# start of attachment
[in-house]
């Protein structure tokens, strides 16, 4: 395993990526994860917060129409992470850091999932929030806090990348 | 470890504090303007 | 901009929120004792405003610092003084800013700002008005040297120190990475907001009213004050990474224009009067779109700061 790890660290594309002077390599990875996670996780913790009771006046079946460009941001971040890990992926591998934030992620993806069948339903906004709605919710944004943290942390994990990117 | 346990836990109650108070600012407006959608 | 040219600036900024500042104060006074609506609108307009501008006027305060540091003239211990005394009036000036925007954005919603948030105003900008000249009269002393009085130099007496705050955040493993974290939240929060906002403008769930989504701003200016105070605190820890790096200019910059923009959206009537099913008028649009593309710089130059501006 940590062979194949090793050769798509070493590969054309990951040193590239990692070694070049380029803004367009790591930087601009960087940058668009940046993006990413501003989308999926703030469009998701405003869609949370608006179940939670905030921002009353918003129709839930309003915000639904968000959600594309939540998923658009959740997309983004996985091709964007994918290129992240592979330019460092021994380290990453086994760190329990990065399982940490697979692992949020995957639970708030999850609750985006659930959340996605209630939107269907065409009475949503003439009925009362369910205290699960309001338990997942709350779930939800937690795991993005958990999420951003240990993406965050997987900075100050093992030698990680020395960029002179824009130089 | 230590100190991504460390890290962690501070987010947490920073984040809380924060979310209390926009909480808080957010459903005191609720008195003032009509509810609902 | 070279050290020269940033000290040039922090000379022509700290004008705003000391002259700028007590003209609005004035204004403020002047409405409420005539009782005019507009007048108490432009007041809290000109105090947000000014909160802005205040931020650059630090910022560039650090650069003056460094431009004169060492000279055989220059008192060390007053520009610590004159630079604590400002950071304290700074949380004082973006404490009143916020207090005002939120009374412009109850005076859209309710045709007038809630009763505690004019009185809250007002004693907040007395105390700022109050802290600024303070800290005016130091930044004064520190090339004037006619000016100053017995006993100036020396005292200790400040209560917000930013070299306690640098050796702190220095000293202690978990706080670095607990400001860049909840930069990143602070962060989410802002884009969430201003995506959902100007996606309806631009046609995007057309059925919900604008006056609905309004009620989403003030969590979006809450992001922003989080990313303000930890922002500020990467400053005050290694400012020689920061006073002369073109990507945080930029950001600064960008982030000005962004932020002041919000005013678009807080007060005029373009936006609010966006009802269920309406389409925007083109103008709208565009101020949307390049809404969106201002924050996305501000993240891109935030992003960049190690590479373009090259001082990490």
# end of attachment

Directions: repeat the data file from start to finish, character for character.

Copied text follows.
[in-house]
């Protein structure tokens, strides 16, 4: 395993990526994860917060129409992470850091999932929030806090990348 | 470890504090303007 | 901009929120004792405003610092003084800013700002008005040297120190990475907001009213004050990474224009009067779109700061 790890660290594309002077390599990875996670996780913790009771006046079946460009941001971040890990992926591998934030992620993806069948339903906004709605919710944004943290942390994990990117 | 346990836990109650108070600012407006959608 | 040219600036900024500042104060006074609506609108307009501008006027305060540091003239211990005394009036000036925007954005919603948030105003900008000249009269002393009085130099007496705050955040493993974290939240929060906002403008769930989504701003200016105070605190820890790096200019910059923009959206009537099913008028649009593309710089130059501006 940590062979194949090793050769798509070493590969054309990951040193590239990692070694070049380029803004367009790591930087601009960087940058668009940046993006990413501003989308999926703030469009998701405003869609949370608006179940939670905030921002009353918003129709839930309003915000639904968000959600594309939540998923658009959740997309983004996985091709964007994918290129992240592979330019460092021994380290990453086994760190329990990065399982940490697979692992949020995957639970708030999850609750985006659930959340996605209630939107269907065409009475949503003439009925009362369910205290699960309001338990997942709350779930939800937690795991993005958990999420951003240990993406965050997987900075100050093992030698990680020395960029002179824009130089 | 230590100190991504460390890290962690501070987010947490920073984040809380924060979310209390926009909480808080957010459903005191609720008195003032009509509810609902 | 070279050290020269940033000290040039922090000379022509700290004008705003000391002259700028007590003209609005004035204004403020002047409405409420005539009782005019507009007048108490432009007041809290000109105090947000000014909160802005205040931020650059630090910022560039650090650069003056460094431009004169060492000279055989220059008192060390007053520009610590004159630079604590400002950071304290700074949380004082973006404490009143916020207090005002939120009374412009109850005076859209309710045709007038809630009763505690004019009185809250007002004693907040007395105390700022109050802290600024303070800290005016130091930044004064520190090339004037006619000016100053017995006993100036020396005292200790400040209560917000930013070299306690640098050796702190220095000293202690978990706080670095607990400001860049909840930069990143602070962060989410802002884009969430201003995506959902100007996606309806631009046609995007057309059925919900604008006056609905309004009620989403003030969590979006809450992001922003989080990313303000930890922002500020990467400053005050290694400012020689920061006073002369073109990507945080930029950001600064960008982030000005962004932020002041919000005013678009807080007060005029373009936006609010966006009802269920309406389409925007083109103008709208565009101020949307390049809404969106201002924050996305501000993240891109935030992003960049190690590479373009090259001082990490």